• Philos Kosmologie zwischen Platonismus und Biblizismus
  • Die kosmische Bedeutung des jüdischen Hohepriesters im Denken Philos von Alexandrien
  • Das Gebet bei Philo von Alexandrien
  • Aretē und Pathos bei Philo von Alexandrien
  • Hoffnung und Freude, Kummer und Furcht bei Philo von Alexandrien
  • Gesundheit und Krankheit bei Philo von Alexandrien
  • Vom Tod des Leibes und der Seele sowie der Freiheit als dem höchsten irdischen Gut oder Die Rolle des Todes in Philos Denken

 

The Studia Philonica Annual 2016 as Festschrift

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The Studia Philonica Annual  XXVIII 2016 was published just in time for the SBL Annual Meeting this November, in San Antonio, Texas. As mentioned below this issue was made and presented as a Festschrift to Professor David T. Runia. It was presented and handed over to him at a dinner in San Antonio on Monday the 24th.

Greg E. Sterling was the main editor of this volume and had gathered 15 other scholars in order to present studies in honor of prof. Runia. In addition, the volume contains an annotated bibliography of the Philo studies published in 2013.

The list of contents can be given thus:

INTRODUCTION
Gregory E. Sterling, A Soaring Mind: The Career of
David T. Runia……..…………………………………………………… 3
Gregory E. Sterling, David T. Runia: A Bibliography of His
Publications, 1979–2016…………………………………………………. 15
THE TEXT OF PHILO’S WORKS
James R. Royse, The Biblical Quotations in the Coptos Papyrus
of Philo………….…………………………………………………… 49
Abraham Terian, Philonis De visione trium angelorum ad Abraham:
A New Translation of the Mistitled De Deo.………………………………… 77

PHILO AND HELLENISTIC PHILOSOPHY
John Dillon, Philo and the Telos: Some Reflections ……………………….. 111
Carlos Lévy, Continuity and Dissimilarities in Middle Platonism: Philo
and Plutarch about the Epicurean ataraxia ……………………………….. 121
Gregory E. Sterling, When East and West Meet: Eastern Religions
and Western Philosophy in Philo of Alexandria and Plutarch of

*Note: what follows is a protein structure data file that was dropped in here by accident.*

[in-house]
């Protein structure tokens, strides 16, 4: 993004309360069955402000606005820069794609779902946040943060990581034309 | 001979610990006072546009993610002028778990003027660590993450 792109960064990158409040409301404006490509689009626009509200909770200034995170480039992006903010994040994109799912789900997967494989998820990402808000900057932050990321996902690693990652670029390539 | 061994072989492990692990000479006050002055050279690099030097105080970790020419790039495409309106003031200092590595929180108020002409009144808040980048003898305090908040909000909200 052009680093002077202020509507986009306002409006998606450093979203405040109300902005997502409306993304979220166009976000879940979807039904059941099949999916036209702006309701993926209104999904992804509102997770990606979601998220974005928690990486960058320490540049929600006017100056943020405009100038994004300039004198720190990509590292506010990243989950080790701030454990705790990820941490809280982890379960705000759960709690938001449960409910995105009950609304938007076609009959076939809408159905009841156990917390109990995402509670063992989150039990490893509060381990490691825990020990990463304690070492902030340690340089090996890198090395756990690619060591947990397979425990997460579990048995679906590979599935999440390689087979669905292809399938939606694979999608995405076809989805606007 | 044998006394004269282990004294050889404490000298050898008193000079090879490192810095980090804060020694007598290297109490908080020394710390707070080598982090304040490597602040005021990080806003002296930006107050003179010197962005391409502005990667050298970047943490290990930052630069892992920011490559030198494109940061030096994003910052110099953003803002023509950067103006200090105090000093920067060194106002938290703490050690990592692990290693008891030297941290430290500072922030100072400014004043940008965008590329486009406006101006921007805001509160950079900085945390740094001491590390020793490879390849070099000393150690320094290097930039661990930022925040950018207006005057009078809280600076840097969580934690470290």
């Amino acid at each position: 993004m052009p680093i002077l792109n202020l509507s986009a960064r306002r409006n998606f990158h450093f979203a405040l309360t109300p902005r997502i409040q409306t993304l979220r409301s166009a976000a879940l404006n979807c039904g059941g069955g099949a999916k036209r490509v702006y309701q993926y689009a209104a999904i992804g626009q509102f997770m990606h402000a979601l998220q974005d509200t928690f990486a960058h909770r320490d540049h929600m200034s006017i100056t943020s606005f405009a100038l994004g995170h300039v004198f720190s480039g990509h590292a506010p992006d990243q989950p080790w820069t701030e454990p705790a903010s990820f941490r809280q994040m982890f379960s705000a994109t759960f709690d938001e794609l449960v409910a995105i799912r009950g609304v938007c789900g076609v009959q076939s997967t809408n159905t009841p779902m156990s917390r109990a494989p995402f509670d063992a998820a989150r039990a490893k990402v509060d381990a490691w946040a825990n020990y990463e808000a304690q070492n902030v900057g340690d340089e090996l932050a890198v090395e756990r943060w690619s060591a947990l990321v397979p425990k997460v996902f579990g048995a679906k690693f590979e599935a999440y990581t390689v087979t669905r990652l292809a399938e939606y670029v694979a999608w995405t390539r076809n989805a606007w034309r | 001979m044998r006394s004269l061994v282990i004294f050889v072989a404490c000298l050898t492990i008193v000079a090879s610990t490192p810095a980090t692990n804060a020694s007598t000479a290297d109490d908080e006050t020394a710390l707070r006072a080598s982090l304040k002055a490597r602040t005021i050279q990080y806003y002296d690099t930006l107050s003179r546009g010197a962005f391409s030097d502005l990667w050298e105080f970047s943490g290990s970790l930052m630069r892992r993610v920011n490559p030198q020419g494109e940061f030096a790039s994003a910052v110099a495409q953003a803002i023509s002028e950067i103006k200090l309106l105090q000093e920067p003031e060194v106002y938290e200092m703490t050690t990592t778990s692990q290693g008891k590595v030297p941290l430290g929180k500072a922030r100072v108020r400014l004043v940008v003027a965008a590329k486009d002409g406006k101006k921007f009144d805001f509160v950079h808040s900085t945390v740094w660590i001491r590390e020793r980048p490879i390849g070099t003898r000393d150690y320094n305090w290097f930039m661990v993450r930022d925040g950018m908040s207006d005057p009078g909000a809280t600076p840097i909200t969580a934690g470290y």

Chaeronea ……………………………………………………………. 137
Jaap Mansfeld, Theodoret of Cyrrhus’s Therapy of Greek Diseases
as a Source for the Aëtian Placita ……………………………………… 151

PHILO AND THE WORLD OF ROME
Annewies van den Hoek and John J. Herrmann Jr., Chasing the
Emperor: Philo in the Horti of Rome…………….……………………….. 171
Sarah Pearce, Notes on Philo’s Use of the Terms ἔθνος and λαός..…….. 205

PHILO AND THE INTERPRETATION OF THE PENTATEUCH
Adam Kamesar, Philo and Ps.-Longinus: A Case of Sublimity in Genesis 4.. 229
Francesca Calabi, “It Would Not Be Good That the Man Should be
Alone”: Philo’s Interpretation of Genesis 2:18 in Legum Allegoriae………….. 239
Peder Borgen, Alternative Aims and Choices in Education:
Analysis of Selected Texts..……………………………………………. 257
Ellen Birnbaum, What in the Name of God Led Philo to Interpret
Abraham, Isaac, and Jacob as Learning, Nature, and Practice? 273
Albert C. Geljon, Abraham in Egypt: Philo’s Interpretation of
Gen 12:10–20 …..……………………………………………………………….. 297
Torrey Seland, The Expository Use of the Balaam Figure in
Philo’s De vita Mosis.……………………………………………….. 321

PHILO AND EARLY CHRISTIANITY
Thomas H. Tobin, S.J., Reconfiguring Eschatological Imagery:
The Examples of Philo of Alexandria and Paul of Tarsus …………………… 351
Maren R. Niehoff, Justin’s Timaeus in Light of Philo’s……………………. 375

BIBLIOGRAPHY SECTION
D. T. Runia, M. Alesso, K. Berthelot, E. Birnbaum, A. C. Geljon,
H. M. Keizer, J. Leonhardt-Balzer, M. R. Niehoff, S. J. K. Pearce,
T. Seland, Philo of Alexandria: An Annotated Bibliography 2013.………… 393
Supplement: A Provisional Bibliography 2014–2016.……………………….. 435

stpha-authors2016For various reasons, not all of the authors were able to be present at the dinner; here is D.T Runia, and the attending authors. From left: James Royse, Torrey Seland, Ellen Birnbaum, Greg. E. Sterling, David T. Runia, Maren Niehoff, and Sarah Pearce. In addition, several others were gathered at the event.